A male European starling sits on a statue and sings in San Francisco, with the Golden Gate Bridge in the background.
Credit: Coen Elemans, University of Utah
Some songbirds can contract their vocal muscles with the fastest muscle movements yet described — about 100 times faster than humans can blink an eye, according to new research.
The study found that two types of songbirds produce their tunes with superfast muscles, similar to those used by rattlesnakes, several fish and the ringdove (a type of pigeon).
"We discovered that the European starling (found throughout Eurasia and North America) and the zebra finch (found in Australia and Indonesia) control their songs with the fastest-contracting muscle type yet described," said Coen Elemans, who conducted the study as a postdoctoral researcher in biology at the University of Utah.
Elemans, along with Franz Goller, a University of Utah biologist, Andrew Mead, a doctoral student at the University of Pennsylvania, and Lawrence Rome, a biologist at the University of Pennsylvania, measured vocal muscle activity in freely singing birds and made laboratory measurements of isolated muscles.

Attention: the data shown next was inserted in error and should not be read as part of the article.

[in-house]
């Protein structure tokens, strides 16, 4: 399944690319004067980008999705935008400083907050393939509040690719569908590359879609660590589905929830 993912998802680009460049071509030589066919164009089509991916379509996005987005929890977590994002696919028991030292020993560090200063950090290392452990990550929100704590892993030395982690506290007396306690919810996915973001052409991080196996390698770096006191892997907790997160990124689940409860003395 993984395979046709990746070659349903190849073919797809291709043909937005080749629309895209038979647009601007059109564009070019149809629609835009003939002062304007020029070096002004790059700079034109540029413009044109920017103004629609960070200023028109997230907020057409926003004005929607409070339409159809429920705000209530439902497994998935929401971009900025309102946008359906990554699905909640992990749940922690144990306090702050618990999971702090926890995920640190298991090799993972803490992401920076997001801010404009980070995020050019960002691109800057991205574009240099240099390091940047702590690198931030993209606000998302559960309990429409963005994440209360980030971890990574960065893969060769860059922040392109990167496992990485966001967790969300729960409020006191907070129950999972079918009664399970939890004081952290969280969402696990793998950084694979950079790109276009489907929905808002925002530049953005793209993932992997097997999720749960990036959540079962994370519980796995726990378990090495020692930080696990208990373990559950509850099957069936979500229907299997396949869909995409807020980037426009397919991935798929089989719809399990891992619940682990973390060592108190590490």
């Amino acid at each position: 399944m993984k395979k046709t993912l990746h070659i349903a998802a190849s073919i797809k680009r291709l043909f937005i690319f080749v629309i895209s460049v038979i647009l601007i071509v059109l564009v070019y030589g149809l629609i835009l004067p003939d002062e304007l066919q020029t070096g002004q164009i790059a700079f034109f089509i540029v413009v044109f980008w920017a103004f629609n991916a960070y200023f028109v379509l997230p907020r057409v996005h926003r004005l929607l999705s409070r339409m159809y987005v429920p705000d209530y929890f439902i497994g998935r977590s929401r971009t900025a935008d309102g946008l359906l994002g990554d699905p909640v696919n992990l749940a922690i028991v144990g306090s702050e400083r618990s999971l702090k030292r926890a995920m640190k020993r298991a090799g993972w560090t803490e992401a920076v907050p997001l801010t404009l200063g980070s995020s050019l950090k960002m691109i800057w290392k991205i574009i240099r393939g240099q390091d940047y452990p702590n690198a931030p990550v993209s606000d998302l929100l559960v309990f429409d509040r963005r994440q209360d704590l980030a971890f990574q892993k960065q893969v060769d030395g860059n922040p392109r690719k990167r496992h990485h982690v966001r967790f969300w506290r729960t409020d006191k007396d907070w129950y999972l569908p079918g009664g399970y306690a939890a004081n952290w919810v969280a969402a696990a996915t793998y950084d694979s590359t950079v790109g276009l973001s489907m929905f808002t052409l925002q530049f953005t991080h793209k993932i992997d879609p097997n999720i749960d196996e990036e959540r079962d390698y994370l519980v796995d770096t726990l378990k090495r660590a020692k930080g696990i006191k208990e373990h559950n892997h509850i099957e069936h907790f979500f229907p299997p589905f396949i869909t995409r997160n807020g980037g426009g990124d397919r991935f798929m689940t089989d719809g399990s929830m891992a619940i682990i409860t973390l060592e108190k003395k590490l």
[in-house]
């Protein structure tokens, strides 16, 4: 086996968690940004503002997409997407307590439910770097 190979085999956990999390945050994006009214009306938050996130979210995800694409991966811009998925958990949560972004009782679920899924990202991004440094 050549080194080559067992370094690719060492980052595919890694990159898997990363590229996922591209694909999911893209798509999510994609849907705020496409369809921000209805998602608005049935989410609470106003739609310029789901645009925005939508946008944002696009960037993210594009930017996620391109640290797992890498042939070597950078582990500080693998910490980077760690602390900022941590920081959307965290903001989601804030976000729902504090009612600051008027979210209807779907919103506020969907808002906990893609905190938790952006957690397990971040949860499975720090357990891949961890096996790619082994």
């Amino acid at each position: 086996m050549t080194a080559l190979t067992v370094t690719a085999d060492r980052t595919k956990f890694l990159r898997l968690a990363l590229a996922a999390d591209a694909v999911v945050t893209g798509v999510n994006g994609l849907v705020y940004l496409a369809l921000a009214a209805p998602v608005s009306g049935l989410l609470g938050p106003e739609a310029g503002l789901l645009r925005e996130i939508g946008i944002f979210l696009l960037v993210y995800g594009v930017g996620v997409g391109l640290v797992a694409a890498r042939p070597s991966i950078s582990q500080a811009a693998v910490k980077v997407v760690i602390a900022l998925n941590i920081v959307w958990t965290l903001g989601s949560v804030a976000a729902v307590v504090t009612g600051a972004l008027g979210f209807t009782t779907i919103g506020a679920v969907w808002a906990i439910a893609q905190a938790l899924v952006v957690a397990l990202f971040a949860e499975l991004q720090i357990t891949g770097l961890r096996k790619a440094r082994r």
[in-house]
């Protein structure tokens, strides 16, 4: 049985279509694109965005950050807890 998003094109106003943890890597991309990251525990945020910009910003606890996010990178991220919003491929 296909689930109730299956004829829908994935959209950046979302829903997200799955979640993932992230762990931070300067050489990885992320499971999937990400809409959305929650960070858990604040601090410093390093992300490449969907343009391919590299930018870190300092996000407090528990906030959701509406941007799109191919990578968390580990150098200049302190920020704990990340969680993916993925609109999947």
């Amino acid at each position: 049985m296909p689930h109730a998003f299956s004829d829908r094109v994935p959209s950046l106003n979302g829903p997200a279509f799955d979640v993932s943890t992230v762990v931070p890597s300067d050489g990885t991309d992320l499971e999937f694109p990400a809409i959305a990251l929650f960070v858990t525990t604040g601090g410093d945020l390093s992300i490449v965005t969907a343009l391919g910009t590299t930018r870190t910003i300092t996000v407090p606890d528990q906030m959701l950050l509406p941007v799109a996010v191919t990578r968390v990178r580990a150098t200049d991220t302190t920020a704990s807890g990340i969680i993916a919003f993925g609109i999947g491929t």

They found the two bird species could contract and relax their vocal muscles in 3 to 4 milliseconds, or three-thousandths to four-thousandths of a second. For comparison, it takes the human eye 300 milliseconds to 400 milliseconds (three-tenths to four-tenths of a second) to blink.
The birds change the position and stiffness of their vocal folds to alter the volume and frequency of the songs they sing.
"By having these extraordinary muscles, birds have a more precise control of their voice and can actively change the volume and frequency of their song faster than previously thought physically possible," Elemans said.
While the study only examined two species of songbirds, "it is very likely that all songbirds have these muscles," he said. The discovery of these types of muscles in new species, in addition to those animals already known to possess them, suggests superfast muscles, once thought extraordinary, are more common than previously believed, he added.
The researchers detailed their findings in the July 9 edition of the Public Library of Science's online journal PLoS ONE.
- Songbird Serenade Is Sneaky Sex Strategy
- Video: How a Songbird Sings
- Image Gallery: Rare and Exotic Birds